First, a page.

MADD National President Helen Witty

MADD National President Helen Witty

By Helen Witty

Each year, 4,300 teens die from using alcohol. That’s nearly a dozen families and communities needlessly shattered every single day.

As a parent, there is something you can do to protect your child. And it’s easier than you might think. Talk.

With schools and extracurricular activities canceled around the nation and many adults working at home, I ask that you take this extraordinary time of family togetherness to talk to your children about the risks of alcohol and drug use.

Parents are the No. 1 influence on their child’s decisions about alcohol and drug use. By communicating with your middle and high schooler early and often, you can lower drinking behaviors by 30 percent. If you intervene when there’s a problem, your child is less likely to use alcohol and other drugs. In other words, parents have the power to make a difference.

That’s why MADD designates March 1 through May 31 as PowerTalk21®. Part of our Power of Parents® program, PowerTalk21 gets parents talking to their teens about the consequences of underage drinking and drug use. Traditionally, this has been a crucial time to start having conversations or to renew them. The spring months are filled with milestone events like spring break, prom and graduation, occasions that can increase the presence of alcohol and other drugs.

We recognize that many of these events have been canceled or could be canceled in the coming weeks. We also recognize that in time, our children and grandchildren will return to school. Local businesses will reopen. And the risks of underage alcohol and drug use will remain.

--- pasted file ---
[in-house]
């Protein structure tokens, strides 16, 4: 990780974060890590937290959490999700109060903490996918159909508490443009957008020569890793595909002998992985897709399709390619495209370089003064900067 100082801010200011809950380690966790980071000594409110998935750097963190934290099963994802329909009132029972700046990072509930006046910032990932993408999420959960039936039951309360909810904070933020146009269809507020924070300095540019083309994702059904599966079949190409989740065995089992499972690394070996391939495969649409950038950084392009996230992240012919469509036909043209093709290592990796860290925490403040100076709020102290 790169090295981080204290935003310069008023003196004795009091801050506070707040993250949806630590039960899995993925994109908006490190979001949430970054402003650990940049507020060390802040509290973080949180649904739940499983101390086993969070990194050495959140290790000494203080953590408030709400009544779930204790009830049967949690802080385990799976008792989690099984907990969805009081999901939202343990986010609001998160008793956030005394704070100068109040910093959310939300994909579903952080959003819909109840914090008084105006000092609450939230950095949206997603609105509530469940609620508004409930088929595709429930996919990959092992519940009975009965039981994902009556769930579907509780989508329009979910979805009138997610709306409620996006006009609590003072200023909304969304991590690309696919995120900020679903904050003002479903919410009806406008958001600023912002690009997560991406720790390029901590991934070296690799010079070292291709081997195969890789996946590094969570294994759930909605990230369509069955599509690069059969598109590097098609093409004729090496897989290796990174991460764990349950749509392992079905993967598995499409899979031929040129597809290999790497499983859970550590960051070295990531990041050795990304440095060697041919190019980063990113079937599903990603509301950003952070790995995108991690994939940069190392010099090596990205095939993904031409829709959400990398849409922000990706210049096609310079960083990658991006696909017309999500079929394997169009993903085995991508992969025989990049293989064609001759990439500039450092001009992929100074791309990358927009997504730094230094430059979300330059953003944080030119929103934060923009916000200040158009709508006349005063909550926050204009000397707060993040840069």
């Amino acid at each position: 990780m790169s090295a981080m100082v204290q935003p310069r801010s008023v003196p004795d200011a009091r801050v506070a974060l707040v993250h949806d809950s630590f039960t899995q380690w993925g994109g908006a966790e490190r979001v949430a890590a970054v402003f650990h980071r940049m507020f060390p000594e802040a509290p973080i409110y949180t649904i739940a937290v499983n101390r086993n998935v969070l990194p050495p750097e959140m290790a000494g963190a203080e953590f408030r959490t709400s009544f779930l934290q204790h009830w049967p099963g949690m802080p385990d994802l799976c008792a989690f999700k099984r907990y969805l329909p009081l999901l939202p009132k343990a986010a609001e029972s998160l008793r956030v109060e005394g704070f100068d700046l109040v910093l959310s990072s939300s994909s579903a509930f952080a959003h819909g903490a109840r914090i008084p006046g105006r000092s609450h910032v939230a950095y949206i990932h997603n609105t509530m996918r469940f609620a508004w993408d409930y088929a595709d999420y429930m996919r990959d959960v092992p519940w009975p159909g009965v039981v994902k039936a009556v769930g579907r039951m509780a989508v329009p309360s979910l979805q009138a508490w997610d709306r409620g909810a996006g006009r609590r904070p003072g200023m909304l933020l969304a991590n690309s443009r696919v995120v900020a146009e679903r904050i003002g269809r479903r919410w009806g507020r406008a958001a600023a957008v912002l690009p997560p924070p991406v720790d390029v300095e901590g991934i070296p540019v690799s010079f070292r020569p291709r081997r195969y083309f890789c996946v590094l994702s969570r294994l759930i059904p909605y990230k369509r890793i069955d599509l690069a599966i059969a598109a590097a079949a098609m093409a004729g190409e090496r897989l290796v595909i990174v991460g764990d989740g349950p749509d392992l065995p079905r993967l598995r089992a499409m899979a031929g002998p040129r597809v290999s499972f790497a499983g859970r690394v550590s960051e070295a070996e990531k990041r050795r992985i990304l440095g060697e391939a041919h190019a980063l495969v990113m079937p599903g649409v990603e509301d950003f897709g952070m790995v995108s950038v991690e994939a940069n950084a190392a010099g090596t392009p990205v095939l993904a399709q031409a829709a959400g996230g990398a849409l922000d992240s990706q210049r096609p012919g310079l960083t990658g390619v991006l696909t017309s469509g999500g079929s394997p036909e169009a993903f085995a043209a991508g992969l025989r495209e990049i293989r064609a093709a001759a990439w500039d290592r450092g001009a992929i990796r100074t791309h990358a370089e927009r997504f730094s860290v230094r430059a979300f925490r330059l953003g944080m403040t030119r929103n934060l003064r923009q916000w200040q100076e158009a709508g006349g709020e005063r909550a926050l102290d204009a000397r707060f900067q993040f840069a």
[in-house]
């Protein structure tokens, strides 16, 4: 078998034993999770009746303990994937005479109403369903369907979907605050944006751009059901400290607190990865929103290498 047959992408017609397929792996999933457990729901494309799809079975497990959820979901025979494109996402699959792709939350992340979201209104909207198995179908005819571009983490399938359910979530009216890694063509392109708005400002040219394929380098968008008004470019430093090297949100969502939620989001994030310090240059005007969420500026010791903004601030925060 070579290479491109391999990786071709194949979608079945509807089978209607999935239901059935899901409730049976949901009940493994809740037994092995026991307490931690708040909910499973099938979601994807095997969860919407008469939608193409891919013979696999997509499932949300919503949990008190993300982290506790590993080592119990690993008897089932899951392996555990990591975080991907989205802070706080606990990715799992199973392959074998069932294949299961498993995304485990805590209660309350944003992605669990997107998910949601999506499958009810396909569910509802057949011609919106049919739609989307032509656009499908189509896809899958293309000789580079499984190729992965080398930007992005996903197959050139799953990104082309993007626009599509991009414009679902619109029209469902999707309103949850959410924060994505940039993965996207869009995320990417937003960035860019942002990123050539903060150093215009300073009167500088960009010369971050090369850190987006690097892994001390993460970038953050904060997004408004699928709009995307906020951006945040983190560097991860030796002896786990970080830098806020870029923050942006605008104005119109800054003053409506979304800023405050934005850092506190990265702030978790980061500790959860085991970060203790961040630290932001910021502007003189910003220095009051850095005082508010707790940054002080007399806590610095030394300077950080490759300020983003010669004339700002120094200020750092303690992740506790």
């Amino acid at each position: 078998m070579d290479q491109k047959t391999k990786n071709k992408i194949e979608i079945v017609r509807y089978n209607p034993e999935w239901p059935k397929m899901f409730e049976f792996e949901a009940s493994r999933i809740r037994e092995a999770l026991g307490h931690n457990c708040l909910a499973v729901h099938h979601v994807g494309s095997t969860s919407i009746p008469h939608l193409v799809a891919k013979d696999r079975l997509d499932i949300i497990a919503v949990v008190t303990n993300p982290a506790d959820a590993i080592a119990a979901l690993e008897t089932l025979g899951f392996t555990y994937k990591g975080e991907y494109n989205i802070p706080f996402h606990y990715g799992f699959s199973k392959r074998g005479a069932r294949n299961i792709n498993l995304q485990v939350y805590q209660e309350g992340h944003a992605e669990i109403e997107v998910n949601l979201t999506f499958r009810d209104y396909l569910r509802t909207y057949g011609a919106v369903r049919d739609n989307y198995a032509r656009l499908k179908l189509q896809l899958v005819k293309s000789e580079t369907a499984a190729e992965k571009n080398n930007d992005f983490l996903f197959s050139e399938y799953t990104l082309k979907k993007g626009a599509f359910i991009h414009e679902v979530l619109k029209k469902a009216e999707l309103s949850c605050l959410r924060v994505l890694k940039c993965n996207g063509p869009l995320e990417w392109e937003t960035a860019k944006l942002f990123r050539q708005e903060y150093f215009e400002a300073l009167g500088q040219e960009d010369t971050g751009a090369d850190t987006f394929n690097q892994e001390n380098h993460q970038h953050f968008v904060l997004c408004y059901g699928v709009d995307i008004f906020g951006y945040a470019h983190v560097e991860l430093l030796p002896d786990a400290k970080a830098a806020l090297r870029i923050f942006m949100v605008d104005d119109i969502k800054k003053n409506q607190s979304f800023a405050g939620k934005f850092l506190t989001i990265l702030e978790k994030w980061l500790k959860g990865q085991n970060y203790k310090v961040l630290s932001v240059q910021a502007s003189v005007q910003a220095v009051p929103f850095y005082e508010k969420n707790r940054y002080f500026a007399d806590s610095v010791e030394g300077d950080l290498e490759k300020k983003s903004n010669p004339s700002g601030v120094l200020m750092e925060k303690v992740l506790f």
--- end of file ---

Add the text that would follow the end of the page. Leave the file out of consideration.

If you’re unsure how to start talking to your children, or what to say once you do, that’s OK. Hard conversations can be uncomfortable, especially when your youth might rather be on their phones. Yet these face-to-face conversations are critical, and can make all the difference. That’s why we provide a host of resources, including a downloadable handbook at, to help you start talking. These materials are also available at your local MADD office. Many of our MADD offices will also be hosting virtual, 25-minute Power of Parents workshops over the next two months.

This year, we’re expanding our reach by encouraging parents to use these tools not only to talk to their kids about alcohol, but other drugs, including marijuana – and help them Weed Out Fact from Fiction.
Outside of alcohol, marijuana is the leading cause of addiction and the drug of choice for youth. About 1 in 5 young people reported using marijuana just in the last month. By age 20, about half of young people have used it.

The fictions surrounding the drug are growing: That it’s “natural” and therefore safe. That it makes you a better driver. That it isn’t addictive. The fact is that marijuana is not safe for developing brains. The fact is it directly affects parts of the brain responsible for coordination, reaction time, attention and decision-making – all critical skills for driving. The fact is that 1 in 10 people who use marijuana will become addicted to it, according to the Centers for Disease Control and Prevention.

Yet as more states legalize marijuana, more young people are using the drug along with alcohol. Our research also tells us that one in three young people who drink alcohol have also combined it with marijuana. Poly-drug use is especially dangerous.

My 16-year-old daughter, Helen Marie, was killed by a teen driver who’d spent the afternoon drinking tequila and smoking marijuana. Helen Marie was rollerblading on a bike path when the 17-year-old girl lost control of her car, ran off the road and onto the bike path. My daughter died an instant, violent death. Her teenage killer went to prison. Our lives were shattered. Forever changed. This tragedy didn’t have to happen. It shouldn’t have happened.

If you haven’t started the conversation with your children about the dangerous – and sometimes deadly – consequences of using alcohol and other drugs, please start. Today. Talking can make all the difference.